REGULATORY IMPACT ANALYSIS STATEMENT (This statement is not part of the regulations.) Issues The Pipeline Safety Act, which received royal assent on June 18 2015, amends the National Energy Board Act (NEB Act) to modernize its regulation making authority. The NEB’s regulations for pipeline damage prevention clarify what the requirements are to safely carry out activities, construction, or crossings around a pipeline. The National Energy Board’s (NEB or Board) regulations for pipeline damage prevention must be updated to provide clear requirements for the public, landowners, land users, and pipeline companies that may be planning to conduct an activity near a pipeline. The regulations also formalize and consolidate damage prevention program requirements so that a consistent approach is taken by regulated companies. The regulations include a requirement that NEB-regulated pipeline companies be members of one-call centres in areas where they operate pipelines, and where one-call centres exist, to share their infrastructure location information with the one-call centre for information coordination. Background Under the NEB Act, the responsibility to prevent pipeline damage is shared between anyone who plans to conduct an activity near a pipeline and the pipeline company. Pipeline companies are required to ensure that people know how to safely conduct activities near pipelines, and people planning activities near pipelines are required to confirm the location of pipelines and meet all conditions before they start these activities. The NEB provides regulatory oversight for both, and must create the conditions necessary to hold persons and companies accountable for carrying out these responsibilities. The NEB’s compliance verification and enforcement activities support this framework and are used to promote safety and environmental protection. The Pipeline Safety Act, which received royal assent on June 18, 2015, amends the damage prevention provisions in the NEB Act, therefore requiring that new regulations be in place by June 19, 2016. The regulations reflect the changes to the legislative authority for the NEB’s damage prevention regulatory framework. In addition, over recent years, the NEB has conducted extensive review of, and consultation, on best practices for pipeline damage prevention. As a result of this work, formalizing the requirement for a pipeline company to have a damage prevention program and including one-call centre requirements for companies and anyone planning an activity near a pipeline are included in the regulations. Regulations The following regulations are now in force: Regulations Amending the National Energy Board Onshore Pipeline Regulations (OPR) [made under subsection 48(2) of the NEB Act] The OPR sets requirements for pipeline companies regarding the design, construction, operation and abandonment of their pipelines while managing with a view to overall safety and environmental protection. National Energy Board Pipeline Damage Prevention Regulations – Obligations of Pipeline Companies [made under subsections 48(2) and 112(5) of the NEB Act] These Regulations replace the National Energy Board Pipeline Crossing Regulations, Part II. They set out requirements for NEB-regulated pipeline companies to prevent damage to their pipelines. Regulations Amending the Administrative Monetary Penalties Regulations (National Energy Board) [NEB AMPs Regulations] (made under section 134 of the NEB Act) Through the NEB AMPs Regulations, the NEB may apply administrative monetary penalties to companies or individuals for non-compliance with the NEB Act, regulations, decisions, permits, orders, licences or certificate conditions. The National Energy Board Pipeline Damage Prevention Regulations – Obligations of Pipeline Companies (DPR-Obligations of Pipeline Companies) contains the pipeline company responsibilities that are reciprocal to those in the National Energy Board Pipeline Damage Prevention Regulations – Authorizations (DPR-Authorizations) for those planning activities near NEB-regulated pipeline. This Regulatory Impact Analysis Statement (RIAS) covers requirements contained in the DPR-Obligations of Pipeline Companies, the OPR and NEB AMPs Regulations. The DPR-Authorizations is addressed in a separate RIAS. Objectives The objectives of the NEB’s amended regulations for pipeline damage prevention are to align the regulations with the changes that the Pipeline Safety Act makes to the NEB Act; set out the requirements that NEB-regulated companies must meet in developing their damage prevention programs and related public awareness programs; enhance safety through coordinated information sharing between pipeline companies, one-call centres, and anyone initiating a locate request before starting any activities near a pipeline; and align the Administrative Monetary Penalties Regulations (National Energy Board) with the NEB’s amended regulations for pipeline damage prevention. Description The Pipeline Safety Act amendments to the NEB Act are in force as of June 19, 2016, requiring that the NEB’s regulations for pipeline damage prevention be updated by that date. In addition, the NEB had proposed amendments to the regulations, and consulted on these in 2014. Broad support was expressed for formalizing the requirement for a pipeline company to have a damage prevention program and to belong to a one-call centre. Damage prevention program The regulations formalize the requirement for a clear damage prevention program that is contained in the amended OPR. In addition, specific requirements for a damage prevention program are now consolidated in the DPR-Obligations of Pipeline Companies. Requirements for a public awareness program are consolidated to inform the public on how to work safely around the pipeline; how to report an emergency or any contact with, or damage to, a pipeline; how to use the services of a one-call centre; the necessity for prior authorization when conducting certain activities near a pipeline; the information to be provided in requests for consent prior to conducting an activity; and the requirement to make a locate request and how to do so. The regulations also consolidate the requirements for monitoring of land use and land ownership changes near a pipeline; a process for timely responses to locate requests; standards for locating pipes; and a process for managing requests for consent under the regulations. Consolidating these requirements in the regulations allows NEB-regulated pipeline companies to have better defined damage prevention programs, which will improve mitigation and prevention efforts and provide for more detailed engagement with the public on pipeline damage prevention. This will serve to improve overall pipeline safety and environmental protection. One-call centre requirements The DPR-Obligations of Pipeline Companies include the requirement for a NEB-regulated pipeline company to be a member of a one-call centre in the geographic areas across Canada where it operates a pipeline and where a one-call centre exists. A one-call centre is an organization that receives locate requests and, for each locate request received, notifies the potentially affected members of any construction or activities that are the subject of the locate request. One-call centre members participate in this effort for the purposes of protecting their facilities from damage and of ensuring public safety. The regulations also require that a company’s public awareness program informs the public of the services of a one-call centre in the area. Pipeline companies responding to requests for conducting activities, construction and crossings The DPR-Obligations of Pipeline Companies has been updated to reflect the authorization framework introduced through the Pipeline Safety Act changes to the NEB Act. As a result, the DPR-Obligations of Pipeline Companies provides requirements for companies to provide consents for anyone conducting activities or construction near pipelines and for pipeline crossings. The conditions and measures found in the previous regulations to carry out these activities are largely maintained in the DPR-Obligations of Pipeline Companies. For example, a company responding to a request from a person planning to carry out activities or construct a facilities near a pipeline still needs to provide a written response with consent for conducting the activity along with the safety conditions for conducting the activity, or reasons for not providing the consent, within 10 working days of receiving the request. The regulations also incorporate the intent of the NEB’s Exemption Order Respecting Crossings by Agricultural Vehicles or Mobile Equipment (Order MO-21-2010). Companies must identify the location where agricultural activities have the potential to damage the pipeline and provide notification in writing to the landowner or those engaged in agricultural activities in those areas. Existing permissions The regulations contain transitional clauses for record keeping for existing permissions and any suspensions for permissions that were in place at the time the amended regulations come into force. Administrative monetary penalties The NEB uses various types of enforcement activities throughout the life cycle of a pipeline. These include the issuance of notices of non-compliance, orders, directions, and administrative monetary penalties (AMPs); the suspension of authorizations; and prosecution. AMPs are applied when they are the most appropriate tool, such as when compliance is not obtained using other enforcement tools or when harm is caused because of non-compliance. The NEB AMPs Regulations identify violations of specific provisions of NEB regulations that could cause violators to be subject to an administrative monetary penalty. They outline when penalties apply and how the amount is calculated. The NEB AMPs Regulations provide that if a company or individual does not agree with the notice of violation, the company or individual can request that the Board review the amount of the penalty, the facts of the violation, or both, within 30 days of receiving the notice. There are no changes to the enforcement or recourse processes in the regulations. The NEB AMPs Regulations, made under section 134 of the NEB Act, are amended to reflect the changes in the NEB’s regulations for pipeline damage prevention. Typographical updates have also been made to align section numbering and the list of violations is updated. “One-for-One” Rule There are no incremental administrative requirements associated with the regulations, and the “One-for-One” Rule does not apply. Small business lens The small business lens does not apply to the regulations. Consultation The NEB issued a letter on its Web site on October 20, 2015, providing information that the NEB’s damage prevention regulations must be updated following adoption of the Pipeline Safety Act, and that the previously proposed amendments would be carried forward into the proposed regulations. In addition to being available on the NEB Web site, these materials were distributed to groups that had shown previous interest in the NEB’s damage prevention regulations. The NEB received 18 letters of comment from a variety of groups including landowner and damage prevention associations, industry associations, farming and agricultural and sod associations, a municipality, and NEB-regulated companies and interested individuals. Twelve letters expressed support for requirements for companies to have a damage prevention program, with specific damage prevention controls, and to belong to a one-call centre. On 8 January 2016, the NEB provided the information issued on its Web site on October 20, 2015, to Indigenous organizations in the geographic areas across Canada where NEB-regulated pipelines operate. The information provided an offer for NEB technical staff to meet with Indigenous organizations to explain the information on updates required for the regulations. On March 18, 2016, the NEB issued a notification on its Web site that the proposed regulations were available in the Canada Gazette, Part I, for a 30-day comment period ending April 18, 2016. The notification and a copy of the proposed regulations from the Canada Gazette, Part I, were emailed to over 120 recipients across Canada, including national and regional landowner and damage prevention associations; farming, agricultural, nursery and sod associations; municipal associations; industry associations; NEB-regulated companies; and interested individuals. The notification and proposed regulations were emailed to 36 Indigenous organizations in the geographic areas across Canada where NEB-regulated companies operate pipelines. On-line information sessions and meetings were held during the comment period to provide information and answer questions on the proposed regulations. The NEB received 30 letters of comment from a range of stakeholders interested in damage prevention and pipeline companies. Damage prevention program and one-call centre requirements Comments submitted expressed support for the requirement for NEB-regulated companies to have a damage prevention program as part of their management system and to be a member of a one-call centre in the geographic area(s) across Canada where they operate pipelines, and where a one-call centre exists. As such, no changes to the proposed regulations were made. Through a damage prevention program, companies are required to continually assess hazards to the pipeline from a damage prevention perspective. Formalizing the requirement for a damage prevention program complements the changes introduced by the Pipeline Safety Act change by ensuring that companies have the management system in place required for ongoing assessment and improvement of their damage prevention processes. A company’s damage prevention program clarifies the roles and responsibilities, and communication requirements between the company and those working near pipelines. Pipeline companies responding to requests for conducting activities, construction and crossings Comments submitted expressed support for pipeline company responsibilities for damage prevention. Support was also expressed for the requirement for pipeline companies to have specific components related to ongoing management of damage prevention controls in their damage prevention programs. Many of the comments submitted related to implementation of safety requirements in the previous regulations, which are largely maintained in the regulations. The basic safety steps in the damage prevention framework required by both previous and the updated regulations include: planning the activity and including time for approvals; making a locate request and contacting the pipeline company; being on site when the pipeline is located and knowing the meaning of the pipeline markers; following the pipeline company’s safety measures and the instructions of the on-site pipeline company representative. Requests for further clarification of the requirements for pipeline damage prevention, which are largely maintained from the previous to the updated regulations, are addressed in NEB guidance materials. Several changes were made to the DPR-Obligations for Pipeline Companies as a result of stake holder comments. In paragraph 7(b), the definition for agricultural activities has been clarified for consistency across the regulations. In section 9, the section in the regulations has been clarified to require that if a pipeline company detects any deterioration of a facility that might adversely affect a pipe, the pipeline company must notify the facility’s owner in writing. Detecting deterioration of a facility can occur through many means, including inspections, observations, incidents or self-reporting by the owner of the facility. This change is also reflected in the NEB AMPs Regulations. The words “including its abandonment” have been removed from the record keeping requirement in subsection 12(1). Records of construction of facilities and activities causing a ground disturbance must be kept during the life of the pipeline. Administrative monetary penalties Recommendations were not received on the content of the amending regulations. Recommendations were made that funds from the NEB AMPs Regulations be put back into public awareness for damage prevention or be given to landowners. However, remittance of penalties under the NEB AMPs Regulations is subject to section 151(1) of the NEB Act which provides that a penalty constitutes a debt due to Her Majesty in right of Canada, and the funds are payable to the Receiver General for Canada. Rationale The regulations ensure that the requirements for pipeline damage prevention are aligned with legislation introduced through the Pipeline Safety Act amendments to the NEB Act. The regulations formalize and consolidate damage prevention practices and clarify damage prevention requirements in order to promote continued prevention of damage to pipelines, as well as the safety of people and protection of the environment. Damage prevention program As an industry best practice, NEB-regulated companies have damage prevention programs or operate under the program of a parent company. The OPR contains damage prevention requirements and requires companies to perform regular review and ongoing maintenance of programs associated with their management systems. Including the requirement for a damage prevention program and providing greater detail on the content of the program formalizes and standardizes the regulatory requirement for a company’s damage prevention program. One-call centre membership Company membership in one-call centres has been the industry best practice for several years. Over 90% of NEB-regulated pipelines in Canada are owned by companies that are members of one-call centres. It is estimated that 98% of NEB-regulated pipelines are registered with one-call centres; the remaining 2% are in areas where there is no one-call centres. Where no one-call centres exist, a person is required to contact the individual pipeline companies directly to initiate a locate request, as currently required in the regulations. Requiring NEB-regulated companies to be members of a one-call centre where centres exist and where companies have buried pipe ensures ongoing coordination and greater certainty for all parties that need to be involved in the prevention of damage to pipelines and all buried infrastructure. Given that NEB-regulated pipelines are registered with one-call centres, where one-call centres exist, the regulations have no incremental cost for business. Pipeline companies responding to requests for conducting activities, construction and crossings The Pipeline Safety Act enables modernization of NEB Act regulations for pipeline damage prevention, and supports alignment with more recent provincial damage prevention regulations. While the requirements anyone planning construction or activity near a pipeline, or crossing it with a vehicle or mobile equipment remain largely the same, they also provide clarity about the regulatory requirements for all involved to prevent damage to a pipeline and to maintain the safety of people and protection of the environment. Implementation, enforcement and service standards Under the NEB Act, the NEB enforces regulatory requirements to obtain compliance, deter future non-compliance, and prevent harm by using the most appropriate tools available. No changes to compliance and enforcement authority or responsibilities result from these regulations. The NEB has trained and qualified damage prevention inspectors and enforcement personnel, and existing regulatory oversight programs. The NEB will continue to perform regular inspections and audits. The NEB uses a series of compliance and enforcement tools, including audits and inspections, compliance meetings, notices of non-compliance, orders and administrative monetary penalties to encourage compliance with regulations to minimize infractions related to safety and damage prevention. Each case is examined on an individual basis to determine the best course of enforcement to make sure damage prevention and safety requirements are followed. The updated Administrative Monetary Penalties Regulations (National Energy Board) will be implemented where appropriate. There are no new service standards in the regulations. There are existing Board processes in place to support the implementation of the regulations, and NEB guidance will be updated to reflect the proposed regulations. Existing time requirements are carried over into the proposed regulations, including the requirement for a pipeline company to reply within 10 working days after receiving a person’s request for information relevant to an application made to the Board for authorization to conduct an activity. All of the regulations come into force on the first day on which sections 15 and 34 of the Pipeline Safety Act are in force, but if they are registered after that day, they come into force on the day on which they are registered. Contact Shannon Neufeld Technical Leader Damage Prevention National Energy Board 517 Tenth Avenue SW Calgary, Alberta T2R 0A8 Toll-free telephone: 1-800-899-1265 Fax: 403-299-5503 Toll-free fax: 1-877-288-8803 Email: [email protected] Footnote a S.C. 2015, c. 21, s. 15(1) Footnote b S.C. 2015, c. 21, s. 34(2) Footnote c R.S., c. N-7 Footnote d S.C. 2015, c. 21, s. 15(1) Footnote e R.S., c. N-7 Footnote 1 SOR/88-529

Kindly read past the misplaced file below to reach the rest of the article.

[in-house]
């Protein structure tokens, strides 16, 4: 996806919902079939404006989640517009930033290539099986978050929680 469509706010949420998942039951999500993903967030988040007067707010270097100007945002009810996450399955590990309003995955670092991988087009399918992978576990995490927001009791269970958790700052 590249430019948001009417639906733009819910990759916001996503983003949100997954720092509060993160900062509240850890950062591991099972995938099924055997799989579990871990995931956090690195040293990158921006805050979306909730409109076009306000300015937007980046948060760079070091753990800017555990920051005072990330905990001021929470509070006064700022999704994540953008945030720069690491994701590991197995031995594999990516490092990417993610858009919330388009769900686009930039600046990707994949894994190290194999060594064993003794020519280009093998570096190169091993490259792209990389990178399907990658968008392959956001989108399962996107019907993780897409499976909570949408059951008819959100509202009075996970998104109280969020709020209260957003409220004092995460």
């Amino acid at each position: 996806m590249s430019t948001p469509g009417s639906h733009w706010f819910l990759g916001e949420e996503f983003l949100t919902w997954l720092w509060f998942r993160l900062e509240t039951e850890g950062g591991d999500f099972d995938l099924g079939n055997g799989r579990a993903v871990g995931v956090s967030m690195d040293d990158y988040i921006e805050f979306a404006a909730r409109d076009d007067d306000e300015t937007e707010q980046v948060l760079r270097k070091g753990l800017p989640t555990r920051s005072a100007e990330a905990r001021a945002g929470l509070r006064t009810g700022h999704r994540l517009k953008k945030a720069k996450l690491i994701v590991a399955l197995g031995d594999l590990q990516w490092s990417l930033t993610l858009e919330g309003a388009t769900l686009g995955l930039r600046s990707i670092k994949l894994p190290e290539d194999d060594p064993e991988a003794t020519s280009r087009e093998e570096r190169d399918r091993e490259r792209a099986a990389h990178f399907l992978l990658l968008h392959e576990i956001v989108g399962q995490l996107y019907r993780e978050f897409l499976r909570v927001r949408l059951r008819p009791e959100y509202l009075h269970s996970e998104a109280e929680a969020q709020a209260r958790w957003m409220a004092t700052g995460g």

This Bill does not amend any statutes.